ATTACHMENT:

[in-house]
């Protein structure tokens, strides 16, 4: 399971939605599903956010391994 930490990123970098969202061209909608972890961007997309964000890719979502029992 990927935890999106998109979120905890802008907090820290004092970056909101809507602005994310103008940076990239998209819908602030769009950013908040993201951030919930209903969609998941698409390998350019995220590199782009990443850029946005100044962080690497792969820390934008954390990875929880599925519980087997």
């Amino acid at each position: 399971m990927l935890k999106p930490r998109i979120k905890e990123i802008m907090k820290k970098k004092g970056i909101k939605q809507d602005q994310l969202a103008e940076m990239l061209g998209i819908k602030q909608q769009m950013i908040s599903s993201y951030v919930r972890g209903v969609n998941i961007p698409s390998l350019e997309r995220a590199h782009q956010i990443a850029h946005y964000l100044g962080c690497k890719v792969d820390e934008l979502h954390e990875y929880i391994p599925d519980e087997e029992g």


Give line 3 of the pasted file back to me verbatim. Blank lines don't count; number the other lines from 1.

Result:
């Amino acid at each position: 399971m990927l935890k999106p930490r998109i979120k905890e990123i802008m907090k820290k970098k004092g970056i909101k939605q809507d602005q994310l969202a103008e940076m990239l061209g998209i819908k602030q909608q769009m950013i908040s599903s993201y951030v919930r972890g209903v969609n998941i961007p698409s390998l350019e997309r995220a590199h782009q956010i990443a850029h946005y964000l100044g962080c690497k890719v792969d820390e934008l979502h954390e990875y929880i391994p599925d519980e087997e029992g």